Why don't variables that point to other variables "update" when they change?

Need some help understanding variables here :slight_smile:

Out of curiosity, I decided to try and see what happens to a const variable if you update the object property it’s pointing to with a new value.

const = object.property;

The const variable didn’t change, so I thought maybe changing it to let would work, but it had the same result. Why is this the case? Do variables “hold” onto the current value of other variables at the time of declaration?

Here’s my full code:

const crewCount = spaceship.numCrew;  
let crewCount2 = spaceship.numCrew;

console.log(`crewCount: ${crewCount}`);               // crewCount: 5
console.log(`crewCount2: ${crewCount2}`);         // crewCount2: 5

console.log(`Incrementing spaceship.numCrew`);

console.log(`spaceship.numCrew: ${spaceship.numCrew}`);          // spaceship.numCrew: 6
console.log(`crewCount: ${crewCount}`);                                          // crewCount: 5
console.log(`crewCount2: ${crewCount2}`);                                     // crewCount2: 5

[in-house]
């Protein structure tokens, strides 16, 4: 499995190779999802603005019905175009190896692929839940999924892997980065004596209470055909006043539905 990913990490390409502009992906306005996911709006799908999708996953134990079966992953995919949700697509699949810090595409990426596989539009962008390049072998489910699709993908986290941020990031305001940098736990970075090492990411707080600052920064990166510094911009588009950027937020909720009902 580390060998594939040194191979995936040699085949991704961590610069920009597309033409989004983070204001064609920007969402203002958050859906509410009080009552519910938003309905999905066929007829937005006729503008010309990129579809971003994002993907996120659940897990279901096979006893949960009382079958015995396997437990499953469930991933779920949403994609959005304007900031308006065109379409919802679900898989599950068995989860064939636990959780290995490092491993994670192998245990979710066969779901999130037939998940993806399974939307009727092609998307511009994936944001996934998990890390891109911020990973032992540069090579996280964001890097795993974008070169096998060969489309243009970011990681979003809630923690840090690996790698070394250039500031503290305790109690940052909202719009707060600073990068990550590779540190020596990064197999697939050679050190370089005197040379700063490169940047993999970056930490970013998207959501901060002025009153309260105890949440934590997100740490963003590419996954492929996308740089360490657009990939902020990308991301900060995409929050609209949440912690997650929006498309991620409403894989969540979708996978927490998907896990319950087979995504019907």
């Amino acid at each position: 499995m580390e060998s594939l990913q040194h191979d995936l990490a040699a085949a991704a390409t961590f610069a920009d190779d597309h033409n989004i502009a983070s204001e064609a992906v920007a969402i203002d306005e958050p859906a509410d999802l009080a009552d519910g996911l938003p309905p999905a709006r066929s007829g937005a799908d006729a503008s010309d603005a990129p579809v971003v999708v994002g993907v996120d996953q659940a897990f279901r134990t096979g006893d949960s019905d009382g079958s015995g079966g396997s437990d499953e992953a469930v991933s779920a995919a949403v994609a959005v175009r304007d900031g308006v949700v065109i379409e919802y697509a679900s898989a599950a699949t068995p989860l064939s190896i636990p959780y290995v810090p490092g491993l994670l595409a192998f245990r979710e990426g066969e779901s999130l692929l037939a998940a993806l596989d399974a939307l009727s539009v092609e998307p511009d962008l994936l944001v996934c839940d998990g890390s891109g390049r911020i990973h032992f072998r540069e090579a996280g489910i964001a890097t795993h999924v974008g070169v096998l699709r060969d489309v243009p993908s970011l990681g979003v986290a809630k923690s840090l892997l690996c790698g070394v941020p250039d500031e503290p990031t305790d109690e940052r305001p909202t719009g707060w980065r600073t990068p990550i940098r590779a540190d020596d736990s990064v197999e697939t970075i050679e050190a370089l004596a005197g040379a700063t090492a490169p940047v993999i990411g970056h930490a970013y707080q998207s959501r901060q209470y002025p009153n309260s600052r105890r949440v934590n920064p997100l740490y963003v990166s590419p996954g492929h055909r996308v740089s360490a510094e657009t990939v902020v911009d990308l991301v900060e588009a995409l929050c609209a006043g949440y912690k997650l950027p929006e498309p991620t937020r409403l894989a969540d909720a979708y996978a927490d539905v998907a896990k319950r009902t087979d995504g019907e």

they don’t point to other variables

Er, okay - can you point me to a source / explainer?

you asked why they don’t update, that’s why they don’t update
not sure what explanations remain. got a question?

If you throw a bunch of kids in a pool, then you can yell the name of a specific kid to get their attention. If you tell somebody else about a kid, then it’s not you who gets copied, and it’s not the kid that gets copied. What gets copied is the kid’s name. If you paint jimmy blue and tell greg about jimmy, then greg can also look at jimmy and see that jimmy is indeed blue.
If you really want to copy a kid, bring them to a cloning facility, but otherwise they don’t spontaneously duplicate.
Feel free to name a kid several names, as well. You can sign up your kid to school, they’ll be entered into some kind of list, and this will also not copy the kid, it’ll use the kid you already have.

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Okay, you’re actually making this more confusing. If variables hold a value, and variables can reference other variables, shouldn’t a variable be able to change when the source variable changes?

i.e. if

var a = var b
var b = value


var a = var b = value

It seems logical to me that a variable dynamical updates, i.e. when it goes looking for var a, it finds a reference to var b, then it goes looking for the current value of var b rather than the value at initial declaration of var a.

> a = b = 42
 > a
<- 42
 > b
<- 42

Both variables point to the same value, not to each other.

 > a = 6
 > b
<- 42

A variable references a value.
A variable is not a value.
A variable can not reference a variable.

A variable is a name for a value.